Top 30 Under 30 2020
As a third-generation guest on Treaty 6 territory, Taylor Rubin works as the cultural liaison at the Victoria School of the Arts. Taylor works in allyship as a bridge-builder between communities to support youth and to spread awareness about treaty rights and responsibilities.
Hometown: Edmonton (Amiskwacîwâskahikan), Alberta
Currently Residing In: Edmonton (Amiskwacîwâskahikan), Alberta
Projects and Organizations
2017–Present: Victoria School of the Arts – Cultural Liaison
I work as the cultural liaison at Victoria School of the Arts, an urban arts-immersion school serving 1800 students from Kindergarten to Grade 12. In this role, I support the educational journeys of our school community—students, staff, and families—through Indigenous education, cultural exchange programming, and Treaty relationship-building. I have supported the development of student groups, facilitated panel discussions on reconciliation in education, and had the pleasure of supporting students in their own advocacies. I feel the most authentic and meaningful social change is led by young people, and I am privileged to work alongside youth changemakers on a daily basis.
2017–Present: Indigenous Gladue Sentencing Report Writing Services – Contract Writer
Since 2017, I have been a contract writer for Indigenous Gladue Sentencing Report Writing Services at the Government of Alberta. Gladue Reports provide biographical and contextual information about specific criminal offenders with the purpose of providing information to relevant stakeholders in the criminal justice system and identifying opportunities for restorative and transformative justice.
Other Associations: RAD Educators Network, Next Up Leadership Program, UAlberta Community Service-Learning, Edmonton Native Youth Justice Committee, Tatawaw Treaty Project, Journeys Cultural Exchange Program
Which of the United Nations Sustainable Development Goals resonates most with you?
As Dr. Marie Wilson, a commissioner with the Truth and Reconciliation Commission, said, “There is a causal link between racism and fear, and fear and ignorance” (cited below*); this is why SDG 4: Quality education plays such a critical role in reconciliation and restitution.
As educators, it is important that we understand the oppression that permeates through the classroom walls in our colonial educational institutions. I work to foster the learning of Indigenous ways of knowing to ensure sustainable and equitable education for all students.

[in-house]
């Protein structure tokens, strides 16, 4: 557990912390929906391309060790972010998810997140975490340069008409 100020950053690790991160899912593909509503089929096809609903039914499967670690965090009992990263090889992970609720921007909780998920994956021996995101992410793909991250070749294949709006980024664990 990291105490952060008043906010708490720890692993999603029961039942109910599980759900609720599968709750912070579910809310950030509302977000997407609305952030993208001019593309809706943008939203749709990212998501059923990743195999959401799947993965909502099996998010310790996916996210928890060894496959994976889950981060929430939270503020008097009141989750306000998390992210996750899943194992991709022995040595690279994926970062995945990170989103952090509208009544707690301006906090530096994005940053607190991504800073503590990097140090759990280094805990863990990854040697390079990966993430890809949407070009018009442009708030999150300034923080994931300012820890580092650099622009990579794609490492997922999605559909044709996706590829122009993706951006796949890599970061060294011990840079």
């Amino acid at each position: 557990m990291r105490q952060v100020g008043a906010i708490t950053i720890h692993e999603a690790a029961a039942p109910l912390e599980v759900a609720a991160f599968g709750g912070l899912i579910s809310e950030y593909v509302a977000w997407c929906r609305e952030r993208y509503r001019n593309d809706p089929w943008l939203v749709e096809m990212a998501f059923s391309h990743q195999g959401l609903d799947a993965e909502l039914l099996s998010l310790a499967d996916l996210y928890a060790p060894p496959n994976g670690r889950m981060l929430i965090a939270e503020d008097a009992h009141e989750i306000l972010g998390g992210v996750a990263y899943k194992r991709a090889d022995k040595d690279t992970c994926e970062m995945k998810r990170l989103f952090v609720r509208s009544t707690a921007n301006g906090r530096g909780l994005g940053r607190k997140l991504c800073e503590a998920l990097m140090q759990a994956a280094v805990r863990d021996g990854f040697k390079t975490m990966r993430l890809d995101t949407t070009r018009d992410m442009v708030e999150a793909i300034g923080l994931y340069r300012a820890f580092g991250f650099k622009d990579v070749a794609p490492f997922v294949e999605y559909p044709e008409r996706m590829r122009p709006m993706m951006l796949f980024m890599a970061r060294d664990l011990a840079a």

* “A Conversation About Reconciliation” with Commissioners Dr. Marie Wilson, Elder Wilson Littlechild and Honourary Witness Shelagh Rogers as hosted by the Edmonton Public Library on February 28, 2017.
What current issue is inspiring you to take action?
As a cultural liaison, I support students and their families, many of whom are living survivors of residential schools; they have experienced loss of language, culture, connection, and identity due to intergenerational trauma and the ongoing impacts of colonialism. Many of the youth I support have shared with me how they struggle in identifying with their Indigenous roots as they have grown up in urban centres, away from ceremony and tradition.
The Truth and Reconciliation Commission’s 94 calls to action speak to restoring respectful relations through strengthening treaty relationships. These calls to action are concrete directions for us to implement. They are not a choice, but a responsibility of all Canadians living on treaty and unceded territory here on Turtle Island.
What advice do you have for other young adults looking to get involved in sustainable development?
Gather. Build community. Work collectively while also choosing to take risks and stand up for what you believe in. Speak out when you see injustice, no matter where it’s coming from. Stand in solidarity with those who are stepping up. Challenge yourself. Be curious. Ask questions. Be gentle in your tactics. Practice kindness and humility. Commit to living mindfully and intentionally. Continue learning, always.